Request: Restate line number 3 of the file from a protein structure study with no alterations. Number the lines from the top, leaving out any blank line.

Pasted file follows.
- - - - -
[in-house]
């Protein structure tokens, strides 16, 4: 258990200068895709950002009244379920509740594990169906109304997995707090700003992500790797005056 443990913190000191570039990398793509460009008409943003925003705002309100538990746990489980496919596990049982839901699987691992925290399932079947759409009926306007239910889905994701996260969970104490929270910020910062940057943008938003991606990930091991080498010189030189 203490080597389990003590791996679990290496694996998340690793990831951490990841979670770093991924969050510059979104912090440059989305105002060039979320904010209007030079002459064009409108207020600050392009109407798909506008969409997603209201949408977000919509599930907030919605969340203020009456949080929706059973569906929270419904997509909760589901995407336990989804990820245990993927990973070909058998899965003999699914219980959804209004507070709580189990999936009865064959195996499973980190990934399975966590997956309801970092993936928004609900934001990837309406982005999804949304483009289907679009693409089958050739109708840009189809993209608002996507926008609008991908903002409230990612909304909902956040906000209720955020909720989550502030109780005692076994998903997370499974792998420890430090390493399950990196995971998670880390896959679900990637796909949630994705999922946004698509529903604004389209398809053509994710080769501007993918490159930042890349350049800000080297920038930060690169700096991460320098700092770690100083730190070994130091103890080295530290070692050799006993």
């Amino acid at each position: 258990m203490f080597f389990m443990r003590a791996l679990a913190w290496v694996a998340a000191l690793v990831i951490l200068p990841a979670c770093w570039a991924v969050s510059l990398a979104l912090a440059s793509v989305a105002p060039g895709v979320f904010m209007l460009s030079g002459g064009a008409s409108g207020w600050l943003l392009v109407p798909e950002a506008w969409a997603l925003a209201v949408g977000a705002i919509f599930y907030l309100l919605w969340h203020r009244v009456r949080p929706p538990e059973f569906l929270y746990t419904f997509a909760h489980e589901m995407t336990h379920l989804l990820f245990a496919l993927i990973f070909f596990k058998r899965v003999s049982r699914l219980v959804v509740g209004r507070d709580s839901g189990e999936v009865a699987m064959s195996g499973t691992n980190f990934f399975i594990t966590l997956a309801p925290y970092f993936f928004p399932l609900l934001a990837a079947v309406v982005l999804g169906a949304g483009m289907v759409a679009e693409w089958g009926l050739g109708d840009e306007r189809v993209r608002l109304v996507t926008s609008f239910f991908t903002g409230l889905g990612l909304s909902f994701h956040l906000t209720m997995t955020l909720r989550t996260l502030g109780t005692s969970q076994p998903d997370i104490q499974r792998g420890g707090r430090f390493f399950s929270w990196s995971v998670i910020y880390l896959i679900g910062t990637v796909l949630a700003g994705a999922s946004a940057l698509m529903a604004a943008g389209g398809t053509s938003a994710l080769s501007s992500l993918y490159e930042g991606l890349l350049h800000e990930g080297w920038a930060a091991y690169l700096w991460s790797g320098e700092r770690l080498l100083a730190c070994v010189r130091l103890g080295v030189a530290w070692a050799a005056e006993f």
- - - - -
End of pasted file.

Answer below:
């Amino acid at each position: 258990m203490f080597f389990m443990r003590a791996l679990a913190w290496v694996a998340a000191l690793v990831i951490l200068p990841a979670c770093w570039a991924v969050s510059l990398a979104l912090a440059s793509v989305a105002p060039g895709v979320f904010m209007l460009s030079g002459g064009a008409s409108g207020w600050l943003l392009v109407p798909e950002a506008w969409a997603l925003a209201v949408g977000a705002i919509f599930y907030l309100l919605w969340h203020r009244v009456r949080p929706p538990e059973f569906l929270y746990t419904f997509a909760h489980e589901m995407t336990h379920l989804l990820f245990a496919l993927i990973f070909f596990k058998r899965v003999s049982r699914l219980v959804v509740g209004r507070d709580s839901g189990e999936v009865a699987m064959s195996g499973t691992n980190f990934f399975i594990t966590l997956a309801p925290y970092f993936f928004p399932l609900l934001a990837a079947v309406v982005l999804g169906a949304g483009m289907v759409a679009e693409w089958g009926l050739g109708d840009e306007r189809v993209r608002l109304v996507t926008s609008f239910f991908t903002g409230l889905g990612l909304s909902f994701h956040l906000t209720m997995t955020l909720r989550t996260l502030g109780t005692s969970q076994p998903d997370i104490q499974r792998g420890g707090r430090f390493f399950s929270w990196s995971v998670i910020y880390l896959i679900g910062t990637v796909l949630a700003g994705a999922s946004a940057l698509m529903a604004a943008g389209g398809t053509s938003a994710l080769s501007s992500l993918y490159e930042g991606l890349l350049h800000e990930g080297w920038a930060a091991y690169l700096w991460s790797g320098e700092r770690l080498l100083a730190c070994v010189r130091l103890g080295v030189a530290w070692a050799a005056e006993f």